TechHealth Perspectives STRATEGY, ANALYSIS, AND COMMENTARY ON CURRENT AND NEW HEALTH TECHNOLOGIES

Privacy and Security Are Paramount When Designing Healthcare Apps

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Mobile application (“app”) development is the new boon for technology companies of all sizes, and the phrase “There’s an app for that” tells the story of just how much this market has grown and matured.  Most of the early app development focused on low risk opportunities—those involving free or low-cost social media or gaming apps.  While protecting privacy and security of personally-identifiable information is generally important, privacy and security concerns typically do not rank as high priorities in decision-making when developing these types of apps.

By contrast, some developers focused on creating apps that promote healthcare.  Current estimates suggest that about 13,000 healthcare apps exist today.  Recent research suggests the healthcare app marketplace will be valued at nearly $12 billion by 2018.  Due to the sensitive nature of health information, privacy and security have become important considerations throughout the lifecycle of the app from financing through end-user adoption.  Yet, it is unclear to what extent technology companies have factored health-related privacy and security standards into their development and marketing plans.  Just saying that you are a technology company, and not a healthcare company, does not insulate you from risk should you decide to work in the space between both sectors.

There are four main reasons why technology companies should evaluate whether a healthcare app adequately safeguards privacy and security of health information.

1.      Tech companies must build trust with healthcare entities to facilitate health information sharing. 

The healthcare sector currently constitutes approximately $2 trillion on spending in the United States.  Even in the current down economy, healthcare entities continue to spend money to seek ways to improve efficiency through use of health information technologies.  However, healthcare companies are acutely aware of the importance of privacy and security related to health information. Partnering with healthcare entities as their business associates to develop apps necessitates that technology companies take privacy and security just as seriously.

2.      Technology companies must build trust with end users of apps to increase adoption.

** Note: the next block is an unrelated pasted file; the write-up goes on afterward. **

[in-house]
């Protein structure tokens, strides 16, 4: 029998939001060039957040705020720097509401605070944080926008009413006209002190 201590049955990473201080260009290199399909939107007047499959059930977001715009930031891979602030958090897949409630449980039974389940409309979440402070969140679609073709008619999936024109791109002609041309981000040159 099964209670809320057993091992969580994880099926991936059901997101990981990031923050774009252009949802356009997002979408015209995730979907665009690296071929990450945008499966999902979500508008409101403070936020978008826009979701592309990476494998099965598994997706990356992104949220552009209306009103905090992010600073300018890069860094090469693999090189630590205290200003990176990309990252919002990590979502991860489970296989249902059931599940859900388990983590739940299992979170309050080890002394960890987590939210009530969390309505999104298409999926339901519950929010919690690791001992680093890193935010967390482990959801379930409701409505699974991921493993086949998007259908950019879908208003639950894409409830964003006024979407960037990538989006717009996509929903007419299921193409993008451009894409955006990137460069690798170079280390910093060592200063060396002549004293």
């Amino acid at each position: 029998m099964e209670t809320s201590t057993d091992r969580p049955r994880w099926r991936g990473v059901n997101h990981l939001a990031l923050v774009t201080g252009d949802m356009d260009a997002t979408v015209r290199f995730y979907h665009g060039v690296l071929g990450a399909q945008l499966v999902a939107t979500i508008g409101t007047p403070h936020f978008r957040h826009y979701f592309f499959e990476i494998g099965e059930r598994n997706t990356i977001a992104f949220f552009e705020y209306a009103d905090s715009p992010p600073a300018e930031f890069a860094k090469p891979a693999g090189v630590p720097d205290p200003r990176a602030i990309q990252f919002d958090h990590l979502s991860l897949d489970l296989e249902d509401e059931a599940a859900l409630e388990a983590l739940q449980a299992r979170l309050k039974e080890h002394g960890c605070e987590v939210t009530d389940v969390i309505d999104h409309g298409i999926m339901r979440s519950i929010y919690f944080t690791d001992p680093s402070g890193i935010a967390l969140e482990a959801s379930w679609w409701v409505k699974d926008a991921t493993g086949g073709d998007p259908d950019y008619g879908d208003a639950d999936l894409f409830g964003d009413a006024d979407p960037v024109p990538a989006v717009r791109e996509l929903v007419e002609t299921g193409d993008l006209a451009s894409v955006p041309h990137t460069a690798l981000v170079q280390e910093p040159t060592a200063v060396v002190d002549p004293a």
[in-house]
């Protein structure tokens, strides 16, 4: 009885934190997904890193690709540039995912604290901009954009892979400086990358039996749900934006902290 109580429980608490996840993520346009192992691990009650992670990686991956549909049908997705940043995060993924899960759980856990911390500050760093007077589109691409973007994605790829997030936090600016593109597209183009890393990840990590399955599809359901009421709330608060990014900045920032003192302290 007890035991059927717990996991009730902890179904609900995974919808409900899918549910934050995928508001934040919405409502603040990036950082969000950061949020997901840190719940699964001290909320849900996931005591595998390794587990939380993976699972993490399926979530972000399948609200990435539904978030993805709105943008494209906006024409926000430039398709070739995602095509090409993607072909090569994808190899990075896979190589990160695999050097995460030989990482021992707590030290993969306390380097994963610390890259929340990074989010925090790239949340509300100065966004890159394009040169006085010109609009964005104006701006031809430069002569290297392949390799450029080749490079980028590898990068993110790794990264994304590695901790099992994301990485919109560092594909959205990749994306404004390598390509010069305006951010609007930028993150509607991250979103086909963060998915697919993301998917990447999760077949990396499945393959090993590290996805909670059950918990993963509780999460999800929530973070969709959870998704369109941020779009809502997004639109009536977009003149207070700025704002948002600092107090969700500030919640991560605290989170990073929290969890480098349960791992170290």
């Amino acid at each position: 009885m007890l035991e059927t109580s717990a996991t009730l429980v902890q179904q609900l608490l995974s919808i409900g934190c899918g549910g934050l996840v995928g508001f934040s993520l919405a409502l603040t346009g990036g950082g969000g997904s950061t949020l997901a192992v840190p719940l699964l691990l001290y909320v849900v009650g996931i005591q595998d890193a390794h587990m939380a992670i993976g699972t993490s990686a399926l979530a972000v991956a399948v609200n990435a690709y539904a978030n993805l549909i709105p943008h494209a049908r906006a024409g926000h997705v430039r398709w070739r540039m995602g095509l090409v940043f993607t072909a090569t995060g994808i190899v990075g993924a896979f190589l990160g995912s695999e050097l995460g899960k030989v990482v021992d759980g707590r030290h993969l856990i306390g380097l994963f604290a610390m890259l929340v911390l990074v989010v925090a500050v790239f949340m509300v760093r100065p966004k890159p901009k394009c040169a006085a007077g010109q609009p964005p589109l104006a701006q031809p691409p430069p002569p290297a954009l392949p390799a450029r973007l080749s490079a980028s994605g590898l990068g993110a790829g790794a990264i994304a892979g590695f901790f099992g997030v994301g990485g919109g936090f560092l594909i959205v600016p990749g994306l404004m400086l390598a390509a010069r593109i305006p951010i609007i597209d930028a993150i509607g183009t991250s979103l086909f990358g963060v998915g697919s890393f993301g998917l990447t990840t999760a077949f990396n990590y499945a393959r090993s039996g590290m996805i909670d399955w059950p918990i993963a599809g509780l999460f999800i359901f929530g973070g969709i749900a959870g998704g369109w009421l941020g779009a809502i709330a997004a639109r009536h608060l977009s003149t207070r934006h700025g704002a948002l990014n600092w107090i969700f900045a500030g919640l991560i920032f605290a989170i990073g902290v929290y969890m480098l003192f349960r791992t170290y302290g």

Recent financial incentives, such as those offered by the federal government’s Innovations (i2) Initiative and private entities have drawn technology companies into the healthcare sector, but consumers are still concerned about the privacy and security of their information.  For example, non-governmental organizations have recently published best practices to protect privacy recognizing that end users of health apps are acutely sensitive to the privacy and security of their health information.  Even the  Department of Health and Human Services (“HHS”), Office of the National Coordinator for Health Information Technology (“ONC”) in cooperation with the HHS  Office of Civil Rights (“OCR”) have teamed up to launch a Privacy & Security Mobile Device project which aims to develop best practices to help developers better protect health information while using mobile devices.  Thus, if a technology company seeks to obtain one of the many financial incentives, it should prioritize privacy and security issues as these are on top of mind for consumers.   

3.      Numerous government agencies have regulatory jurisdiction over health apps.

A consequence of creating health apps is that a developer may become subject to a great deal of scrutiny by government agencies including FDA, FCC, FTC, CMS, OCR and ONC.   In addition to OCR, which typically enforces privacy and security rules, agencies that do not typically focus on privacy or security concerns have also exercised their authority to require certain safeguards.  For example, CMS has required privacy and security compliance in its requirements to achieve meaningful use of an electronic health record.  Further, the FDA has recently been authorized to issue regulations governing certain medical apps.  We have yet to see what these rules say, but the FDA has already been criticized for failing to ensure adequate privacy and security safeguards exist before approving medical devices for the marketplace.  As such, it is possible the FDA will also include privacy and security requirements in its rulemaking.     

4.      States laws are sometimes more aggressive than federal laws.

Some states have taken steps to expand the scope of privacy and security protections beyond what is required under federal standards.  For example, Texas and California have certain requirements that go beyond federal privacy and security requirements.  Thus, technology companies should assess whether the states in which they operate or sell their technologies have more stringent privacy and security standards.

In short, technology companies looking to be successful in the healthcare space should seriously consider building privacy and security into the app lifecycle as a way to increase trust with healthcare partners, increase trust with end users, and comply with applicable federal and state legal requirements and meet industry best practices.

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